Diversity mark of quartet chasing technical innovation gong

The technology innovator of the year at the 2004 Computerworld Excellence Awards will be drawn from a diverse range of entries.

The technology innovator of the year at the 2004 Computerworld Excellence Awards will be drawn from a diverse range of entries.

Virtual Katy Development has been recognised for its sound editing software, Virtual Katy. The software was tested during production of the Lord of the Rings films and is now being used on overseas films such as the forthcoming Thunderbirds movie and Bridget Jones Diary 2.

Virtual Katy automates some of the tedious manual work that sound editors have had to perform to keep a sound track in step with video during the editing process. John McKay, Virtual Katy’s creator, named his software after an assistant who spent her working hours doing manual re-editing.

As new edits are produced Virtual Katy compares it to older versions, creates a list of changes and updates the sound edit lists. It allows sound to be edited at the same time as picture editing. Virtual Katy also helps sound editors track and locate sound resources.

Death2Spam is a finalist for its antispam email gateway. Death2Spam receives an organisation’s email, filters it for spam and then forwards it to mail servers for delivery. It includes a self-learning, automatic spam filter, a word frequency analyser, a database to analyse individual messages, POP and SMTP servers, integration with proprietary email systems, and an adaptive anti-virus filter.

The company says Death2Spam was the first commercial antispam product to use pure Bayesian filtering, which identifies spam based on an analysis of the contents of each email. It claims a higher successful matching rate for Death2Spam than commercial and free alternatives such as Brightmail and SpamAssassin.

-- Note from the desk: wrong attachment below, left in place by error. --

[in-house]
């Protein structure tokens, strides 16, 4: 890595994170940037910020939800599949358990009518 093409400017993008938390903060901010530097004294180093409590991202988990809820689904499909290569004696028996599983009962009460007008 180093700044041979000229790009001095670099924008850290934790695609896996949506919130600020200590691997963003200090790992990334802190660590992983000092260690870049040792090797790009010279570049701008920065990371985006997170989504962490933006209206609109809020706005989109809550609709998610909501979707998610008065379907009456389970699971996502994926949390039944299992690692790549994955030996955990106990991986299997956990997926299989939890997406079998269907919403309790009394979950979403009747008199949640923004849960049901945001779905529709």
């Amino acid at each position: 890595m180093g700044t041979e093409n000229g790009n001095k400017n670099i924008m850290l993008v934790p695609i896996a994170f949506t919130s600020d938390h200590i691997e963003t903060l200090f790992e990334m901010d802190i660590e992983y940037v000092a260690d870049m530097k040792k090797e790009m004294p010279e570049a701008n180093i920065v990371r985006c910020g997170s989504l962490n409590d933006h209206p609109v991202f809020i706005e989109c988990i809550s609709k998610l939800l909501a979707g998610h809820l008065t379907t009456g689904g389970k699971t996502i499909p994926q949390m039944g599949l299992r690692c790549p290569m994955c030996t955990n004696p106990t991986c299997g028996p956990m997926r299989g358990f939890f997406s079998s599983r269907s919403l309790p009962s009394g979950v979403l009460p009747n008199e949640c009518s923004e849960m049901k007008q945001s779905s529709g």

The company appointed a US distributor in January.

IVistra says its Enterprise Visibility System (EVS) is a “digital dashboard” for businesses. EVS combines tracking and mapping technology to present companies with an accurate picture of moving assets or networked infrastructure.

EVS supports tracking systems such as barcode readers, RFID tags and GPS devices. The tracking and GIS mapping data are layered with financial and operating information so companies can get a real-time indication of business performance data such as utilisation, margin, profit and performance.

EVS can be accessed from desktop computers and mobile devices. The customisable EVS dashboard software shows the live position of assets on a map alongside performance data, historical records, customer information and sales details.

IVistra worked with Tranz Link’s refrigeration division to develop and deploy the EVS pilot. EVS will be launched this year.

Asterisk appears on the finalist list with PC Reviver, a Linux system on a flash memory chip which replaces a PC’s hard drive. Asterix says PC Reviver turns an old PC into a snappy thin client workstation, saving money for companies and reducing pollution caused by dumping old computers.

Setup is limited to replacing the hard drive with the PC Reviver flash chip, reducing administrative overhead and removing a common point of failure. Computers with PC Reviver can be switched off and on like an appliance, are harder for a user to modify, don’t need virus protection, and boot faster than an operating system on a hard drive. They can connect to Citrix servers, Windows Terminal Server or Linux Terminal Server, or to standard TCP/IP networks.

Asterisk worked with The Ark, a PC recycling firm, to test PC Reviver on older hardware.

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